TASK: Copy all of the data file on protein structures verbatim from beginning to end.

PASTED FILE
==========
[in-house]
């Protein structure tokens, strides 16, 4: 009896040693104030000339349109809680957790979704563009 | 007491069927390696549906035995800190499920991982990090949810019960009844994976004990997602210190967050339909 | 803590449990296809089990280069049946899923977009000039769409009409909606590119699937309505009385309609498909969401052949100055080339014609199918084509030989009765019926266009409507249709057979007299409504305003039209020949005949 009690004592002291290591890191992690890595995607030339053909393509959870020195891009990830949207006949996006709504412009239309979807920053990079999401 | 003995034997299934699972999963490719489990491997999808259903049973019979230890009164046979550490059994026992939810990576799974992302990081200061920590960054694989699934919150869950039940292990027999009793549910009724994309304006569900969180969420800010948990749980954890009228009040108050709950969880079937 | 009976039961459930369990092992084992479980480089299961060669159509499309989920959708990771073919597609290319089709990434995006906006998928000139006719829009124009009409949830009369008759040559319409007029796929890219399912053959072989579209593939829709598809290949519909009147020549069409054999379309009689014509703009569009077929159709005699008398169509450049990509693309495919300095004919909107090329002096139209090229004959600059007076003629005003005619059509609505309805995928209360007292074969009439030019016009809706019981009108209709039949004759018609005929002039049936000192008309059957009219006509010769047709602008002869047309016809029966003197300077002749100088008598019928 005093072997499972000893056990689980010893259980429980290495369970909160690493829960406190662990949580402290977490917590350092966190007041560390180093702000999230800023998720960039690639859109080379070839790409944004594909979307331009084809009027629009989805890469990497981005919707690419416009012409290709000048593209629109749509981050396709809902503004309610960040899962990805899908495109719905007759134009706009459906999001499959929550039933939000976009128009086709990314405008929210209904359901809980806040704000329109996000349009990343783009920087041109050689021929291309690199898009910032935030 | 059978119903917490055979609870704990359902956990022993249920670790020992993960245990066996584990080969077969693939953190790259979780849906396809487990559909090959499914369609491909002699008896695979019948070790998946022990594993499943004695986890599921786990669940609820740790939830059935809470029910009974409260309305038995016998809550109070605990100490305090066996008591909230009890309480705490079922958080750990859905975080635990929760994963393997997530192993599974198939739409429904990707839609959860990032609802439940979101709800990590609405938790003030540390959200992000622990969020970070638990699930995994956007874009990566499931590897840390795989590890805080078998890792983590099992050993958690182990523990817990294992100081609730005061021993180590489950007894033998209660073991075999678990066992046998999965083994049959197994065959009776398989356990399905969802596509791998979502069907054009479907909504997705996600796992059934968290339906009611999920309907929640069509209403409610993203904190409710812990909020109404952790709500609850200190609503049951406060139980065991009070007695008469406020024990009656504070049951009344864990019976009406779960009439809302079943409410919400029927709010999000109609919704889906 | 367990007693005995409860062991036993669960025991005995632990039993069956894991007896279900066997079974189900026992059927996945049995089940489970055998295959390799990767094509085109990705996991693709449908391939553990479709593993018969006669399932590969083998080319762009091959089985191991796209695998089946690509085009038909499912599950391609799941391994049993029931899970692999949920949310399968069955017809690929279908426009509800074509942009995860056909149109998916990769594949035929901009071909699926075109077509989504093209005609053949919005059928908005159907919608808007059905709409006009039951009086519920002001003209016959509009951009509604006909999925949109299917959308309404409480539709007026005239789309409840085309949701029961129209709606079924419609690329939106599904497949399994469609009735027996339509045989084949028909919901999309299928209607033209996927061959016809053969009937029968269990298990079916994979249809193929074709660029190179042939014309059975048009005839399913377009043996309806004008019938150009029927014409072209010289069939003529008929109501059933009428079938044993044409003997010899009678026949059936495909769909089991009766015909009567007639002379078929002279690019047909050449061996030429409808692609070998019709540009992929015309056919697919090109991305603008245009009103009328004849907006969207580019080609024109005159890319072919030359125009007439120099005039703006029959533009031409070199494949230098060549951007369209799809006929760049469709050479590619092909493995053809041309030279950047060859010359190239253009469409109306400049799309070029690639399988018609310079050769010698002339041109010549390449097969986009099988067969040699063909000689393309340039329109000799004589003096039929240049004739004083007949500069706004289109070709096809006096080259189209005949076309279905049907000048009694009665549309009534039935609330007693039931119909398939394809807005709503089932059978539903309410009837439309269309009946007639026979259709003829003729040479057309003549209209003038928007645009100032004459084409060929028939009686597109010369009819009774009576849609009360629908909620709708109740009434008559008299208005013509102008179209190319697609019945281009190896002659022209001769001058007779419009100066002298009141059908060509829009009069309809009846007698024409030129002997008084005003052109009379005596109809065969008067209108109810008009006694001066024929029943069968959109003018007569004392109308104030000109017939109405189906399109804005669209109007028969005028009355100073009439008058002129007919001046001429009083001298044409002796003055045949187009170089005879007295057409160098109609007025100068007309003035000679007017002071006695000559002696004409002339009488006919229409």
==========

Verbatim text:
[in-house]
């Protein structure tokens, strides 16, 4: 009896040693104030000339349109809680957790979704563009 | 007491069927390696549906035995800190499920991982990090949810019960009844994976004990997602210190967050339909 | 803590449990296809089990280069049946899923977009000039769409009409909606590119699937309505009385309609498909969401052949100055080339014609199918084509030989009765019926266009409507249709057979007299409504305003039209020949005949 009690004592002291290591890191992690890595995607030339053909393509959870020195891009990830949207006949996006709504412009239309979807920053990079999401 | 003995034997299934699972999963490719489990491997999808259903049973019979230890009164046979550490059994026992939810990576799974992302990081200061920590960054694989699934919150869950039940292990027999009793549910009724994309304006569900969180969420800010948990749980954890009228009040108050709950969880079937 | 009976039961459930369990092992084992479980480089299961060669159509499309989920959708990771073919597609290319089709990434995006906006998928000139006719829009124009009409949830009369008759040559319409007029796929890219399912053959072989579209593939829709598809290949519909009147020549069409054999379309009689014509703009569009077929159709005699008398169509450049990509693309495919300095004919909107090329002096139209090229004959600059007076003629005003005619059509609505309805995928209360007292074969009439030019016009809706019981009108209709039949004759018609005929002039049936000192008309059957009219006509010769047709602008002869047309016809029966003197300077002749100088008598019928 005093072997499972000893056990689980010893259980429980290495369970909160690493829960406190662990949580402290977490917590350092966190007041560390180093702000999230800023998720960039690639859109080379070839790409944004594909979307331009084809009027629009989805890469990497981005919707690419416009012409290709000048593209629109749509981050396709809902503004309610960040899962990805899908495109719905007759134009706009459906999001499959929550039933939000976009128009086709990314405008929210209904359901809980806040704000329109996000349009990343783009920087041109050689021929291309690199898009910032935030 | 059978119903917490055979609870704990359902956990022993249920670790020992993960245990066996584990080969077969693939953190790259979780849906396809487990559909090959499914369609491909002699008896695979019948070790998946022990594993499943004695986890599921786990669940609820740790939830059935809470029910009974409260309305038995016998809550109070605990100490305090066996008591909230009890309480705490079922958080750990859905975080635990929760994963393997997530192993599974198939739409429904990707839609959860990032609802439940979101709800990590609405938790003030540390959200992000622990969020970070638990699930995994956007874009990566499931590897840390795989590890805080078998890792983590099992050993958690182990523990817990294992100081609730005061021993180590489950007894033998209660073991075999678990066992046998999965083994049959197994065959009776398989356990399905969802596509791998979502069907054009479907909504997705996600796992059934968290339906009611999920309907929640069509209403409610993203904190409710812990909020109404952790709500609850200190609503049951406060139980065991009070007695008469406020024990009656504070049951009344864990019976009406779960009439809302079943409410919400029927709010999000109609919704889906 | 367990007693005995409860062991036993669960025991005995632990039993069956894991007896279900066997079974189900026992059927996945049995089940489970055998295959390799990767094509085109990705996991693709449908391939553990479709593993018969006669399932590969083998080319762009091959089985191991796209695998089946690509085009038909499912599950391609799941391994049993029931899970692999949920949310399968069955017809690929279908426009509800074509942009995860056909149109998916990769594949035929901009071909699926075109077509989504093209005609053949919005059928908005159907919608808007059905709409006009039951009086519920002001003209016959509009951009509604006909999925949109299917959308309404409480539709007026005239789309409840085309949701029961129209709606079924419609690329939106599904497949399994469609009735027996339509045989084949028909919901999309299928209607033209996927061959016809053969009937029968269990298990079916994979249809193929074709660029190179042939014309059975048009005839399913377009043996309806004008019938150009029927014409072209010289069939003529008929109501059933009428079938044993044409003997010899009678026949059936495909769909089991009766015909009567007639002379078929002279690019047909050449061996030429409808692609070998019709540009992929015309056919697919090109991305603008245009009103009328004849907006969207580019080609024109005159890319072919030359125009007439120099005039703006029959533009031409070199494949230098060549951007369209799809006929760049469709050479590619092909493995053809041309030279950047060859010359190239253009469409109306400049799309070029690639399988018609310079050769010698002339041109010549390449097969986009099988067969040699063909000689393309340039329109000799004589003096039929240049004739004083007949500069706004289109070709096809006096080259189209005949076309279905049907000048009694009665549309009534039935609330007693039931119909398939394809807005709503089932059978539903309410009837439309269309009946007639026979259709003829003729040479057309003549209209003038928007645009100032004459084409060929028939009686597109010369009819009774009576849609009360629908909620709708109740009434008559008299208005013509102008179209190319697609019945281009190896002659022209001769001058007779419009100066002298009141059908060509829009009069309809009846007698024409030129002997008084005003052109009379005596109809065969008067209108109810008009006694001066024929029943069968959109003018007569004392109308104030000109017939109405189906399109804005669209109007028969005028009355100073009439008058002129007919001046001429009083001298044409002796003055045949187009170089005879007295057409160098109609007025100068007309003035000679007017002071006695000559002696004409002339009488006919229409």